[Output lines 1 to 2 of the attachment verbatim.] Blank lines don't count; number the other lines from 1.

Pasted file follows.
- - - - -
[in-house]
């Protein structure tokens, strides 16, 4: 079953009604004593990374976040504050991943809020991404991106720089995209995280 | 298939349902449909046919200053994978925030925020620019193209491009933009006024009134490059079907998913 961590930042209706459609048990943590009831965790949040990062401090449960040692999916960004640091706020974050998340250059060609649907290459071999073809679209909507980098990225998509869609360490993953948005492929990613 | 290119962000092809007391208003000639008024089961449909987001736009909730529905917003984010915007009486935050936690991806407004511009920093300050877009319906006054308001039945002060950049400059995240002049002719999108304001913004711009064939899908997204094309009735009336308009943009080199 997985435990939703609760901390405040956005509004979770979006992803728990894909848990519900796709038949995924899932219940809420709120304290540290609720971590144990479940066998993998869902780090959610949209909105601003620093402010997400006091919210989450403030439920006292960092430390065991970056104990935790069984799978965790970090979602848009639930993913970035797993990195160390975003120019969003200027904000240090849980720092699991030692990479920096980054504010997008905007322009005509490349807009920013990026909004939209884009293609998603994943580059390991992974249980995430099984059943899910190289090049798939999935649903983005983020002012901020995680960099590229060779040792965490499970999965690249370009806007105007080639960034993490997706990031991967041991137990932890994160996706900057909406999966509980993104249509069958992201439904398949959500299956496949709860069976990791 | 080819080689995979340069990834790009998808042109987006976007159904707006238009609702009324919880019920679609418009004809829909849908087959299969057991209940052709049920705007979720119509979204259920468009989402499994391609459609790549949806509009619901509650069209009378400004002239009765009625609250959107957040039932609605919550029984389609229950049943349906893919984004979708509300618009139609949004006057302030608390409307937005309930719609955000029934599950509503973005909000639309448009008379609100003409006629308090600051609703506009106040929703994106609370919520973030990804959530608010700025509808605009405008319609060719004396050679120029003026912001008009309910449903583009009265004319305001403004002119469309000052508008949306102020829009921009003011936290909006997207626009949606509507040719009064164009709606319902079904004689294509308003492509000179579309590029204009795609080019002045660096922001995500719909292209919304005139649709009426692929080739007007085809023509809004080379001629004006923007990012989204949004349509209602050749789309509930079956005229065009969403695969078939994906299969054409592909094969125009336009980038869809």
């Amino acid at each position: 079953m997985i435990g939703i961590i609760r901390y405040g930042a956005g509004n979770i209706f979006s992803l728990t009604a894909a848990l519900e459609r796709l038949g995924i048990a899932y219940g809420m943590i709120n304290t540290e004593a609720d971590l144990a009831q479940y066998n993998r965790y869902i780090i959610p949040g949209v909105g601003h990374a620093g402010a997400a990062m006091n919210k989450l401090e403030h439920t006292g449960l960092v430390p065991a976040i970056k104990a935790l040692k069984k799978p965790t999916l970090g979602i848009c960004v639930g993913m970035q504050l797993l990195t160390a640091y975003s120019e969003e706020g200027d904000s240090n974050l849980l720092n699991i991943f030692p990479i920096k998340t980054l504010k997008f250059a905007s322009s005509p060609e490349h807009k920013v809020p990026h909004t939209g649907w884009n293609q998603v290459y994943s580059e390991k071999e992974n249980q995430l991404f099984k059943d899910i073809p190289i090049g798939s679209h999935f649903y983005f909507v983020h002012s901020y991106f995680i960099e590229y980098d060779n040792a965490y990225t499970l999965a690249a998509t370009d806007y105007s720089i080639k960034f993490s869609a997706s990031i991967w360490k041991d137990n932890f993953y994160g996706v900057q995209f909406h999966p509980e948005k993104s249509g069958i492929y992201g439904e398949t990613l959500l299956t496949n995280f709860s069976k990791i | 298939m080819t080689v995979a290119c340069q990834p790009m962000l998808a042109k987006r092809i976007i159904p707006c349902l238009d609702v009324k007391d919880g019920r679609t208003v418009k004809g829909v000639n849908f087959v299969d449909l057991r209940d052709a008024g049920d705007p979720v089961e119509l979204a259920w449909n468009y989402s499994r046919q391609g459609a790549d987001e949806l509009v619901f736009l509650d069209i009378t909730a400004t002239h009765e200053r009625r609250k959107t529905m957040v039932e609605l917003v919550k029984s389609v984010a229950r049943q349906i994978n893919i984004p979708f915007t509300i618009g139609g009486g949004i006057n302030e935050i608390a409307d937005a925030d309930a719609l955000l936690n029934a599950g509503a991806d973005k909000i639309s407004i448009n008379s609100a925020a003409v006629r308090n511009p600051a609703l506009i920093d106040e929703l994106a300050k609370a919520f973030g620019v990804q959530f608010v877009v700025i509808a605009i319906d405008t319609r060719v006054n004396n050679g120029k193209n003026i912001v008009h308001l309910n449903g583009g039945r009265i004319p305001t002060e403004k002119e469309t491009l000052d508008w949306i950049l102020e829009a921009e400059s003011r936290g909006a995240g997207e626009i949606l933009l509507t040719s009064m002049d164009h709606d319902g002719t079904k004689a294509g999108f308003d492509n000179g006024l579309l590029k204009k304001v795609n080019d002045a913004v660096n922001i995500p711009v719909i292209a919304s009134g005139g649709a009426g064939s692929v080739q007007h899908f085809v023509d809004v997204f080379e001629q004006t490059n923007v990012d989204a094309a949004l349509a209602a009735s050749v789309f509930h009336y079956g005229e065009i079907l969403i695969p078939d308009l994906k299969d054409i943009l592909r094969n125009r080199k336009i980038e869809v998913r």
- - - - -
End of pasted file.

[in-house]
């Protein structure tokens, strides 16, 4: 079953009604004593990374976040504050991943809020991404991106720089995209995280 | 298939349902449909046919200053994978925030925020620019193209491009933009006024009134490059079907998913 961590930042209706459609048990943590009831965790949040990062401090449960040692999916960004640091706020974050998340250059060609649907290459071999073809679209909507980098990225998509869609360490993953948005492929990613 | 290119962000092809007391208003000639008024089961449909987001736009909730529905917003984010915007009486935050936690991806407004511009920093300050877009319906006054308001039945002060950049400059995240002049002719999108304001913004711009064939899908997204094309009735009336308009943009080199 997985435990939703609760901390405040956005509004979770979006992803728990894909848990519900796709038949995924899932219940809420709120304290540290609720971590144990479940066998993998869902780090959610949209909105601003620093402010997400006091919210989450403030439920006292960092430390065991970056104990935790069984799978965790970090979602848009639930993913970035797993990195160390975003120019969003200027904000240090849980720092699991030692990479920096980054504010997008905007322009005509490349807009920013990026909004939209884009293609998603994943580059390991992974249980995430099984059943899910190289090049798939999935649903983005983020002012901020995680960099590229060779040792965490499970999965690249370009806007105007080639960034993490997706990031991967041991137990932890994160996706900057909406999966509980993104249509069958992201439904398949959500299956496949709860069976990791 | 080819080689995979340069990834790009998808042109987006976007159904707006238009609702009324919880019920679609418009004809829909849908087959299969057991209940052709049920705007979720119509979204259920468009989402499994391609459609790549949806509009619901509650069209009378400004002239009765009625609250959107957040039932609605919550029984389609229950049943349906893919984004979708509300618009139609949004006057302030608390409307937005309930719609955000029934599950509503973005909000639309448009008379609100003409006629308090600051609703506009106040929703994106609370919520973030990804959530608010700025509808605009405008319609060719004396050679120029003026912001008009309910449903583009009265004319305001403004002119469309000052508008949306102020829009921009003011936290909006997207626009949606509507040719009064164009709606319902079904004689294509308003492509000179579309590029204009795609080019002045660096922001995500719909292209919304005139649709009426692929080739007007085809023509809004080379001629004006923007990012989204949004349509209602050749789309509930079956005229065009969403695969078939994906299969054409592909094969125009336009980038869809």